Rosemary and Tom met on the first day of Grade 9 at Barrie Central Collegiate and remain the best of friends today. Rosemary still lives in her hometown but Tom has moved on and now resides in Montreal, but that doesn’t stop him from coming back to Barrie about twice a year to visit family and friends.
As for Rosemary, she loves this city, particularly its quirky side, and she relishes the more unusual tales from its storied past.
Recently, when Tom was due back for another visit, the pair decided to plan a little guided historical walk through the oldest section of Barrie with a focus on Tom’s childhood home in the Queen’s Park neighbourhood. That’s where I came in.
Tom grew up in what was long known as the ‘dairy house’ at 118 Sophia St. W., at the corner of Eccles Street.
I know it well. I walk past about once a week as I head to the nearby Wellington Plaza for groceries and I admire it every time. The tiny brick house has received several additions over the years and has undergone some recent and stunning renovations which perfectly blend Victorian and modern.
My intention was to leave a letter in the mailbox of the home in hopes that the owner might be interested in speaking to Rosemary and Tom. Of course, I forgot the letter. However, all was not lost as I met the homeowner, Dorothy, outside and she was quite open to meeting the pair of walkers.
Naturally, I wanted to learn all about this so-called dairy house. I started at 1921, just over 100 years ago, although the spot was likely associated with dairy goods production before that.
At that time, two brothers named Henry and James Roberts were living in the house and running the Barrie Dairy. This was just one of many small dairy businesses in town at the time. Other dairy operators included George Coles, Allandale Clearview Dairy, J. McQuarry, A.G. Walker, Mrs. Daley, F. Pemberton (Lakeview), Mrs. Hogan, and Charles Robertson.
A year later, G.E. Barker had taken over the Barrie Dairy but he was not there for long. In 1923, Norman E. Ineson, a longtime dairy man from Toronto, and his brother-in-law, Fred Clarke, bought up most of the small independent dairies of the town and formed one entity – the Barrie Allandale Dairy.
The headquarters of the newly created business was the property at 118 Sophia St. W. By all accounts, it was a very well-run place. Dr. Little, working on behalf of the Ministry of Health, visited all of the dairy locations in Barrie in 1924 and commented that the Barrie Allandale Dairy was clean and had been pasteurizing their milk even though that process was not yet mandatory.
In 1928, Mr. Ineson gave up his interests in the Barrie Allandale Dairy to run the Lakeview Dairy at 185 Dunlop St. E. He installed a new manager in the Barrie Allandale Dairy, Robert D. Hodges, another of his brothers-in-law.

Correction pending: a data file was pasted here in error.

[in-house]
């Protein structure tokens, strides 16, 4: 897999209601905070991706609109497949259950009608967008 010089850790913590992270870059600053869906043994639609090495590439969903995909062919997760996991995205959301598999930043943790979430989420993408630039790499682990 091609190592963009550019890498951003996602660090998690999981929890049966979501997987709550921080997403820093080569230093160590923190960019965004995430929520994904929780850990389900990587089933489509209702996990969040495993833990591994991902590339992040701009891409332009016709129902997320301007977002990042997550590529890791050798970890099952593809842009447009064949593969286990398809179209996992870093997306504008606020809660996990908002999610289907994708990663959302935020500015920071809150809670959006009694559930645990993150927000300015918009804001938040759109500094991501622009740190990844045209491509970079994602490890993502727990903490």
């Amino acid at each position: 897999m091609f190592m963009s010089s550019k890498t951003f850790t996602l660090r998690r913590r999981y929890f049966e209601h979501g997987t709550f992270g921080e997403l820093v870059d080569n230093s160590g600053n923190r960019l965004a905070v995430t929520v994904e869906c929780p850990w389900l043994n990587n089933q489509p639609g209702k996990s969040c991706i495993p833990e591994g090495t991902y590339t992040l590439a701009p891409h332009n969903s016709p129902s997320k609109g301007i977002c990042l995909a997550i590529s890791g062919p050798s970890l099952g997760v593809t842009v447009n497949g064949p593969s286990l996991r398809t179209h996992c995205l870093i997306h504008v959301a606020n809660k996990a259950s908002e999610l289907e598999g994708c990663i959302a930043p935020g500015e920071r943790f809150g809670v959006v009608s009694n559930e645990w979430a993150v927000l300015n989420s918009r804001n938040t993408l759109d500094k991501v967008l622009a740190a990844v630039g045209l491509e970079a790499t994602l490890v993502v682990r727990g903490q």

Robert Hodges also came from dairy people. His father, Edward Albert Hodges, had farmed near Toronto, and latterly at Caledon before moving to Barrie in 1929. E.A. Hodges was the actual owner of the dairy but the running of it was left to his youngest son, Robert, who was about 20 years old at the time.
Robert lived across the street with his parents at 121 Sophia St. In 1925, his elder brother, John Hodges, married a neighbourhood girl, Ruby Wiles of Eccles Street, and the couple lived in the dairy house until around 1936 when Robert married Margaret Ann Beriault. Afterwards, John ran a dairy operation in Midland.
In 1934, E.A. Hodges was elected alderman for Ward 4 but his service was short as the 70-year-old died in office later that year. Mrs. Hodges continued to live at 121 Sophia St. W., until her own death in 1946.
The Barrie Allandale Dairy was frequently advertised in the local newspapers. An ad from 1935 noted that the dairy sold milk, cream and whipping cream and that “There is a red wagon on every street every morning before breakfast.”
The late Jack Garner was an active community member, merchant, local politician and keen promoter of local history. He often shared his valuable memories of his youth during the 1940s.
“I used to help out cleaning the stables. We were given an Eskimo pie (ice cream bar) for our efforts. Mr Bob Hodges also had a cheese factory on the site. I used to help out there also, cleaning up. The cheese rolls were about 12' in diameter and about 6" thick I remember. Bill Laking, oldest of the Laking boys, worked there in the summers. Great times !!!!”
Each week, the Barrie Historical Archive provides BarrieToday readers with a glimpse of the city’s past. This unique column features photos and stories from years gone by and is sure to appeal to the historian in each of us.